Picking Up The Pieces From My Past Addiction

By Gia 01/14/16

Forgiveness means patience and time. Time, I have learned, we can never run out of, especially in recovery.

Happy, hopeful girl with sunglasses at the beach

During my active addiction my life had become so magnificently unconventional and inappropriate, I don’t think it ever really accomplished itself as a behavior, never mind a life, more like a warm and fuzzy toxic cluck. Life in active addiction had forced me into the death sentence of a futureless future in a black hole accompanied by a life full of heartache and hopelessness. Regret at missed opportunities that I watched pass me by, whilst focusing on the people who had betrayed, damaged and walked out on me, whilst I was slumped over a sink with a needle hanging out of my own arm saying, “What about me?”

My whole persona and identity had become shaped to that of a victim—a victim of my past and of my thoughts. The one who focused on the problem, the hurt, degradation and the humiliation, the girl who tells you her life story over and over again, one of those people in 10 years time who turns into a shoulda, woulda, coulda type of girl if only things had been different.

When I made the choice to change and find out if life had more to offer me than what I had been getting, I had to have hope that there was something bigger out in the world for me. Hope that something bigger was in front of me than what was behind me. For so long my past had been living a daily routine in my head and it was very much alive and voicing its resentments whilst scolding my heart and burning my soul. I had no energy to chase my destiny whilst being tainted with self-pity and crying on the floor, looking backwards and upside down at it all. I had to learn to let the first half of my life go regardless of how painful it would be and how empty I would be at the loss. Active addiction had allowed me to live in my past and it meant that I had no energy to be in the here and now which is where I needed to be to go after a future for myself. And I had come to decide that I quite liked the idea of having a future.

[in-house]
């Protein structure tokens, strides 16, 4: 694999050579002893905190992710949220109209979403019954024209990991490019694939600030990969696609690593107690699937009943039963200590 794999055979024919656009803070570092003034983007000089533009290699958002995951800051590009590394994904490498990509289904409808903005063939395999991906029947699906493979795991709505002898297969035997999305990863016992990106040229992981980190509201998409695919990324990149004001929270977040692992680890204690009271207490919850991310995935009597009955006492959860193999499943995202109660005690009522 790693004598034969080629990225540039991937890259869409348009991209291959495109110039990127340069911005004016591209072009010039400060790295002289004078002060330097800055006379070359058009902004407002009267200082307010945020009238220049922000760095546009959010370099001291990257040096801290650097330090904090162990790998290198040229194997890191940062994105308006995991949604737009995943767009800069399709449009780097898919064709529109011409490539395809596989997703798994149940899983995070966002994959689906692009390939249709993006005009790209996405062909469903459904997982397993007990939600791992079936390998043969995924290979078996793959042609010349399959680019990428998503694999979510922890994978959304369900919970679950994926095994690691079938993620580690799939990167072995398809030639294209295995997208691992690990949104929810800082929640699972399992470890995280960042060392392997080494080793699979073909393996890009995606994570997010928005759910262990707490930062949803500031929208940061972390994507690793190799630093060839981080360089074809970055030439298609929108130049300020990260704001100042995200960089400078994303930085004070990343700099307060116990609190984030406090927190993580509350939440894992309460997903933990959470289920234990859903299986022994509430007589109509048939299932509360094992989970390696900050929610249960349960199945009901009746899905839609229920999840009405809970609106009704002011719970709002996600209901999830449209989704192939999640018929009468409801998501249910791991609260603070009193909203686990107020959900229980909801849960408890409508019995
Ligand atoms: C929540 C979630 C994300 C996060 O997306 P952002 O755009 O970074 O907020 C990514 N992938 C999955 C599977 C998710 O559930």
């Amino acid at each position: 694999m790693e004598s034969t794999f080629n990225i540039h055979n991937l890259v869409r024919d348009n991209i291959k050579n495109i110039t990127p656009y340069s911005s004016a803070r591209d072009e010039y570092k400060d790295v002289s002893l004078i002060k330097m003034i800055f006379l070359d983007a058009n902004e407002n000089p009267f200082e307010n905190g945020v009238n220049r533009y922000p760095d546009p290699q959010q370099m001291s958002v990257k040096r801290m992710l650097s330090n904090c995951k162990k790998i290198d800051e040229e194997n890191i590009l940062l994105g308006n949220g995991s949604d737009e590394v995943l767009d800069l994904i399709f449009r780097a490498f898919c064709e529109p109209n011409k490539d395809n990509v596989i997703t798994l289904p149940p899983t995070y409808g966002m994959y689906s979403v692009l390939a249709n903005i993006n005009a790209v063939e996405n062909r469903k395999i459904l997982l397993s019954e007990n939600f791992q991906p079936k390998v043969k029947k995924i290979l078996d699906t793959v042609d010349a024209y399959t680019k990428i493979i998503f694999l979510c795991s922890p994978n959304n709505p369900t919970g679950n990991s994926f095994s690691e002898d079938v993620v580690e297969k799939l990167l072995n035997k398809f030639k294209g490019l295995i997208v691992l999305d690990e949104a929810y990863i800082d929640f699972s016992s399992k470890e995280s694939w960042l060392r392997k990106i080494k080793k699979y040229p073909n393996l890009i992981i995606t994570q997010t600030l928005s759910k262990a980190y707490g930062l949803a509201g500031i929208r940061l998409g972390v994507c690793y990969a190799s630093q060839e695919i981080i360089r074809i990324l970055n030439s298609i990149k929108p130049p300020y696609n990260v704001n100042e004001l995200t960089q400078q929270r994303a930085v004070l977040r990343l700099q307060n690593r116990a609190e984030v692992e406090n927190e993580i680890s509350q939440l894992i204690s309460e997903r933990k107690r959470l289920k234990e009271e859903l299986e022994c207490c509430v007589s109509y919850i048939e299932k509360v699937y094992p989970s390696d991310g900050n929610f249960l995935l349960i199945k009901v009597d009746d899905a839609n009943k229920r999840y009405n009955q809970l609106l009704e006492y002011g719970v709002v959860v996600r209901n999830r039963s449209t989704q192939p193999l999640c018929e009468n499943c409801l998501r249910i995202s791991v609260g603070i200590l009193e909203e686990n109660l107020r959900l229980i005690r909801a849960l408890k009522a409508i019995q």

In active addiction, I had given myself full permission to go out and destroy every living cell in my body and rob myself of love, empathy and compassion. By practicing the 12 steps of Narcotics Anonymous in my daily life I was able to find a purpose to my life and I was able to practice forgiveness. Before I went into recovery I thought the world and his family owed me an apology for the harms done upon me, for the hurt and degradation, the endless abuse and self-loathing. However, I soon learnt that the first person I had to practice forgiveness on was myself. Forgive myself for rejecting and starving myself of love. Until I could learn to forgive myself I was incapable of forgiving or loving anyone else.

For me forgiveness was a slow process, it was not something that could be forced and it was not easy. I hated my own reflection when I looked in the mirror. Reminders of my past were etched all over my body. I carried self-harm marks on my arms, and had trauma heavily sketched all over my face when I even attempted to break into a smile. Forgiveness meant patience and time, and time I learnt we can never run out of, especially in recovery.